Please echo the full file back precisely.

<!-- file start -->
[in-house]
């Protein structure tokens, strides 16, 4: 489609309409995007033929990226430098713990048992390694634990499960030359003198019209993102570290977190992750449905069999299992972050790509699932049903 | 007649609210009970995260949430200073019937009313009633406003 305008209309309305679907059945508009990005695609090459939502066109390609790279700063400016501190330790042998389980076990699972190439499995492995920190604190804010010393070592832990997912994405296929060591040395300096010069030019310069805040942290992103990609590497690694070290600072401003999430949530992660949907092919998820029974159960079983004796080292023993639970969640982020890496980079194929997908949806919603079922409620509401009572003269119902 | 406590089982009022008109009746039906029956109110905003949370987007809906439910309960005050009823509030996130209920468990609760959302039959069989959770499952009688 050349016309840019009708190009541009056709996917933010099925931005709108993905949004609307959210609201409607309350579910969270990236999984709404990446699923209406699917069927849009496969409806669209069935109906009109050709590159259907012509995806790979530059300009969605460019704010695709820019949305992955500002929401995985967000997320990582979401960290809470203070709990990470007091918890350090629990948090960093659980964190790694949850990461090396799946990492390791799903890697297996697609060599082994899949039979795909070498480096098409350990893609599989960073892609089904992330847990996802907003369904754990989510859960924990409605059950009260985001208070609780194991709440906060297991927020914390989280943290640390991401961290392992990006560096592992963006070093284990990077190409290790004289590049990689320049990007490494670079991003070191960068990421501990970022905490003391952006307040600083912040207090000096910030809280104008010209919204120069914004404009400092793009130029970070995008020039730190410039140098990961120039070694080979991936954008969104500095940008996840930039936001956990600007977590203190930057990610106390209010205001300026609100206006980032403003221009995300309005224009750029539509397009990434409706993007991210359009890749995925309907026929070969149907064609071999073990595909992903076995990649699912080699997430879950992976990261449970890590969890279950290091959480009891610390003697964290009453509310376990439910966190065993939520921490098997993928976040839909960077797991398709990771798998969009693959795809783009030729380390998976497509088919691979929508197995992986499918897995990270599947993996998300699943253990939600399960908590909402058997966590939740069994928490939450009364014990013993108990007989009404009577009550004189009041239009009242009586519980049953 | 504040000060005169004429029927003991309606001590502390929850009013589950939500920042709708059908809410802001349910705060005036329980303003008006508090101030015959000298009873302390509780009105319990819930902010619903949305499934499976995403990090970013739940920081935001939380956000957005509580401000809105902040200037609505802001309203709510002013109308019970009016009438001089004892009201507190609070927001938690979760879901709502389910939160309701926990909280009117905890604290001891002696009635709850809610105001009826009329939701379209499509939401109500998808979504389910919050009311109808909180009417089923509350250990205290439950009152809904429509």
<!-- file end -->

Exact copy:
[in-house]
């Protein structure tokens, strides 16, 4: 489609309409995007033929990226430098713990048992390694634990499960030359003198019209993102570290977190992750449905069999299992972050790509699932049903 | 007649609210009970995260949430200073019937009313009633406003 305008209309309305679907059945508009990005695609090459939502066109390609790279700063400016501190330790042998389980076990699972190439499995492995920190604190804010010393070592832990997912994405296929060591040395300096010069030019310069805040942290992103990609590497690694070290600072401003999430949530992660949907092919998820029974159960079983004796080292023993639970969640982020890496980079194929997908949806919603079922409620509401009572003269119902 | 406590089982009022008109009746039906029956109110905003949370987007809906439910309960005050009823509030996130209920468990609760959302039959069989959770499952009688 050349016309840019009708190009541009056709996917933010099925931005709108993905949004609307959210609201409607309350579910969270990236999984709404990446699923209406699917069927849009496969409806669209069935109906009109050709590159259907012509995806790979530059300009969605460019704010695709820019949305992955500002929401995985967000997320990582979401960290809470203070709990990470007091918890350090629990948090960093659980964190790694949850990461090396799946990492390791799903890697297996697609060599082994899949039979795909070498480096098409350990893609599989960073892609089904992330847990996802907003369904754990989510859960924990409605059950009260985001208070609780194991709440906060297991927020914390989280943290640390991401961290392992990006560096592992963006070093284990990077190409290790004289590049990689320049990007490494670079991003070191960068990421501990970022905490003391952006307040600083912040207090000096910030809280104008010209919204120069914004404009400092793009130029970070995008020039730190410039140098990961120039070694080979991936954008969104500095940008996840930039936001956990600007977590203190930057990610106390209010205001300026609100206006980032403003221009995300309005224009750029539509397009990434409706993007991210359009890749995925309907026929070969149907064609071999073990595909992903076995990649699912080699997430879950992976990261449970890590969890279950290091959480009891610390003697964290009453509310376990439910966190065993939520921490098997993928976040839909960077797991398709990771798998969009693959795809783009030729380390998976497509088919691979929508197995992986499918897995990270599947993996998300699943253990939600399960908590909402058997966590939740069994928490939450009364014990013993108990007989009404009577009550004189009041239009009242009586519980049953 | 504040000060005169004429029927003991309606001590502390929850009013589950939500920042709708059908809410802001349910705060005036329980303003008006508090101030015959000298009873302390509780009105319990819930902010619903949305499934499976995403990090970013739940920081935001939380956000957005509580401000809105902040200037609505802001309203709510002013109308019970009016009438001089004892009201507190609070927001938690979760879901709502389910939160309701926990909280009117905890604290001891002696009635709850809610105001009826009329939701379209499509939401109500998808979504389910919050009311109808909180009417089923509350250990205290439950009152809904429509």